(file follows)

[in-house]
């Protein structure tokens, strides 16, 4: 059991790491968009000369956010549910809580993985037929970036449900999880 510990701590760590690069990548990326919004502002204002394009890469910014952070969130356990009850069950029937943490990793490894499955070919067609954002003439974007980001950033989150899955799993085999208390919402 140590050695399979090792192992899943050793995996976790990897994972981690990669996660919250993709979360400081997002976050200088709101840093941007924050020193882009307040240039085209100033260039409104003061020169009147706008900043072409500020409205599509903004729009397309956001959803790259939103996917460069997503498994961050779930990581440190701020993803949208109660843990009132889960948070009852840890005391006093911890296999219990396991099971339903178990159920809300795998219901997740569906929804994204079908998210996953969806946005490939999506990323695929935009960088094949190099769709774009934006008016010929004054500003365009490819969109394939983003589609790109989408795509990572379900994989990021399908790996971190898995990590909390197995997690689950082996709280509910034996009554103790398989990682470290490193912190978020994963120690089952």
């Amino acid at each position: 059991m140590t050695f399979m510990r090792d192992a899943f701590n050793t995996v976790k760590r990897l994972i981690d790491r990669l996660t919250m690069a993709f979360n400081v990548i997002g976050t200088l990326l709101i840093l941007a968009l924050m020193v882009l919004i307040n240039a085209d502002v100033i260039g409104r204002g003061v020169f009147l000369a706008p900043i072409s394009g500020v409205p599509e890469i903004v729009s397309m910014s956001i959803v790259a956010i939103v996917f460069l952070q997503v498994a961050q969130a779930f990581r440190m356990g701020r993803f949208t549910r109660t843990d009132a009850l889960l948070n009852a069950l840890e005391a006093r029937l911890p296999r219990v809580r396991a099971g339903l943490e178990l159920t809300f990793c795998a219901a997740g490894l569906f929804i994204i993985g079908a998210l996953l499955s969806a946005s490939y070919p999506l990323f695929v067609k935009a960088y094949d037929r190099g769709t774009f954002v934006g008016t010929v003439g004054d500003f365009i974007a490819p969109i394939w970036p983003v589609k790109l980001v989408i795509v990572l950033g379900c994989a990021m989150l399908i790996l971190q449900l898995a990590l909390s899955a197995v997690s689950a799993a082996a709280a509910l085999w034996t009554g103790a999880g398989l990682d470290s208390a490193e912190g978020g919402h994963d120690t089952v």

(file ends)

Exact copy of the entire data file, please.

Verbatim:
[in-house]
């Protein structure tokens, strides 16, 4: 059991790491968009000369956010549910809580993985037929970036449900999880 510990701590760590690069990548990326919004502002204002394009890469910014952070969130356990009850069950029937943490990793490894499955070919067609954002003439974007980001950033989150899955799993085999208390919402 140590050695399979090792192992899943050793995996976790990897994972981690990669996660919250993709979360400081997002976050200088709101840093941007924050020193882009307040240039085209100033260039409104003061020169009147706008900043072409500020409205599509903004729009397309956001959803790259939103996917460069997503498994961050779930990581440190701020993803949208109660843990009132889960948070009852840890005391006093911890296999219990396991099971339903178990159920809300795998219901997740569906929804994204079908998210996953969806946005490939999506990323695929935009960088094949190099769709774009934006008016010929004054500003365009490819969109394939983003589609790109989408795509990572379900994989990021399908790996971190898995990590909390197995997690689950082996709280509910034996009554103790398989990682470290490193912190978020994963120690089952």
């Amino acid at each position: 059991m140590t050695f399979m510990r090792d192992a899943f701590n050793t995996v976790k760590r990897l994972i981690d790491r990669l996660t919250m690069a993709f979360n400081v990548i997002g976050t200088l990326l709101i840093l941007a968009l924050m020193v882009l919004i307040n240039a085209d502002v100033i260039g409104r204002g003061v020169f009147l000369a706008p900043i072409s394009g500020v409205p599509e890469i903004v729009s397309m910014s956001i959803v790259a956010i939103v996917f460069l952070q997503v498994a961050q969130a779930f990581r440190m356990g701020r993803f949208t549910r109660t843990d009132a009850l889960l948070n009852a069950l840890e005391a006093r029937l911890p296999r219990v809580r396991a099971g339903l943490e178990l159920t809300f990793c795998a219901a997740g490894l569906f929804i994204i993985g079908a998210l996953l499955s969806a946005s490939y070919p999506l990323f695929v067609k935009a960088y094949d037929r190099g769709t774009f954002v934006g008016t010929v003439g004054d500003f365009i974007a490819p969109i394939w970036p983003v589609k790109l980001v989408i795509v990572l950033g379900c994989a990021m989150l399908i790996l971190q449900l898995a990590l909390s899955a197995v997690s689950a799993a082996a709280a509910l085999w034996t009554g103790a999880g398989l990682d470290s208390a490193e912190g978020g919402h994963d120690t089952v």